It’s been more than 50 years ago, but I still remember that Tennessee Walking Horse.
We were at my Aunt Mackie’s house on West 24th, back when that was wayyyyyy out of Norman. I was maybe four or five, and probably about three feet tall.
That Tennessee Walker was the biggest thing I had ever seen. He must have stood 16 hands tall. I remember having to look straight up to see my cousins in the saddle. I was awestruck.
And then, it got even better. Somehow, I found myself in the saddle. Like John Wayne or something.
How I got there, I will never know. Maybe a helicopter was involved.
But there I was, looking wayyyyyy down, maybe 10,000 feet, to the ground, where my cousins looked like ants. It was one of those moments to cherish. And then it got even better. Someone took the reins and started walking us around the pasture.
I became a cowboy that day and probably grew about a foot.
In truth, I never could ride a horse properly, despite being part Potawatomi. On the rare occasions when we were around horses, I would just marvel at my older sister, Cathy.
She could ride like the wind. Effortlessly. Fearlessly. Beautifully. It was awesome to watch.
I don’t think she ever got to ride my Uncle’s quarterhorse, Go Man Go Jr., who was worth more money than I could ever imagine. But if she’d been given the opportunity, I bet she would have picked them up and laid them down. Go Cat Go.
Every now and again, we’d go to Thunderbird Stables, out by the lake. Cathy would break all the rules and make whatever horse she was on literally fly across the red dirt and dead grass.
I’d get stuck on some old nag with a name like “Shindig”, who’d been trained to plod along the trail, nose-to-tail of the horse in front. It was soooo boring. But it was probably for the best, given my limited horsemanship.
The last time I rode fast on a horse, I was in high school, and it did not turn out well.
A bunch of us spent the night drinking beer at at Joe’s place out east, and the next day somebody had the bright idea that we’d catch one of the horses and go riding.
When it was my turn, I made a big mistake. I got into the saddle without taking the time to raise the stirrups, which is an important thing when your legs are barely long enough to reach the ground on any given day.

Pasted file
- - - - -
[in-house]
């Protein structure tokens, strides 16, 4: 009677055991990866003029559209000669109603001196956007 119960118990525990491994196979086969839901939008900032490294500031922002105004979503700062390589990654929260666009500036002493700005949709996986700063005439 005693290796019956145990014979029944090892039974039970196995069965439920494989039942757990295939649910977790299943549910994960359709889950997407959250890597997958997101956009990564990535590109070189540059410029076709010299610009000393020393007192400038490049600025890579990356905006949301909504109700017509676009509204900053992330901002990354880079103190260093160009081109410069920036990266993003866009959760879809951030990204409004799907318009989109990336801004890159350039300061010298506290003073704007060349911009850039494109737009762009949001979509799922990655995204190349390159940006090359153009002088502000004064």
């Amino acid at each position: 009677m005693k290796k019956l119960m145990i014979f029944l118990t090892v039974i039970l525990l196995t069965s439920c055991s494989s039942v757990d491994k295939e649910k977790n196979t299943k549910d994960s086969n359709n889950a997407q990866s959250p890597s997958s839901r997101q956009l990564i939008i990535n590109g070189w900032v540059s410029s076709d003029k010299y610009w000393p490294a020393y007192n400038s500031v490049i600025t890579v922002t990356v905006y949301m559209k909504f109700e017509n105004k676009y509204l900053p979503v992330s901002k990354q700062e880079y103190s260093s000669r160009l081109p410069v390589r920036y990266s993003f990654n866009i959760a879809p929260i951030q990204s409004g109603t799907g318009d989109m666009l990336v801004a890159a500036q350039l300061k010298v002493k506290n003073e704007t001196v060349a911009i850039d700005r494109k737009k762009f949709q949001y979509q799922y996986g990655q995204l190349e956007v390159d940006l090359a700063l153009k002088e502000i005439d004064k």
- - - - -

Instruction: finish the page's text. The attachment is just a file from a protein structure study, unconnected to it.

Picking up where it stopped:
This horse was not happy about being ridden by a bunch of rowdy teenage hooligans on a hot, humid Oklahoma summer day.
But when I kicked him in the flanks, we were off like a shot, which was great. It was not so great when my feet came free of the stirrups as we shot hell-bent across Joe’s wild pasture.
Somehow, I stayed in the saddle, which gave me a bit of confidence, at least until I saw a ravine coming up fast.
Because my feet were flapping, I couldn’t get enough leverage to rein in the horse. He’d decided to jump the ravine, toss me off and break my neck, so he could mosey on back to the shade.
I just know that was his plan, because I am part Potawatomi. And we know horses. Ahem.
At the time, I was not a particularly religious fellow. But on that “morning-after-the-night before”, with my head aching and my vision blurred, I’m pretty sure that I said a prayer when that horse leaped over the gully.
I also squeezed my legs as tight as I could, leaned down against the saddle horn, and prepared to meet my maker. But then a miracle happened — that or maybe a few recessive Potawatomi horse genes kicked in.
Because we both landed safely on the other side, and, eventually, the horse tired out, and I was able to get my tip-toes back into the stirrups and rein him in.
On the long, slow wide back to the trailer house, I had that bastard’s nose pulled right back into his chest. And I spoke at length about how I would turn him into sausage if he went anywhere near another creek bed.
Despite this trauma, I kept riding a bit over the years until one day it dawned on me. I didn’t actually like riding horses, and I was no good at it.
At that point I sort of hung up my boots, and started watching my niece ride, because, like her Aunt Cathy, that girl could sit horse.
For more Oklahoma stories, click here.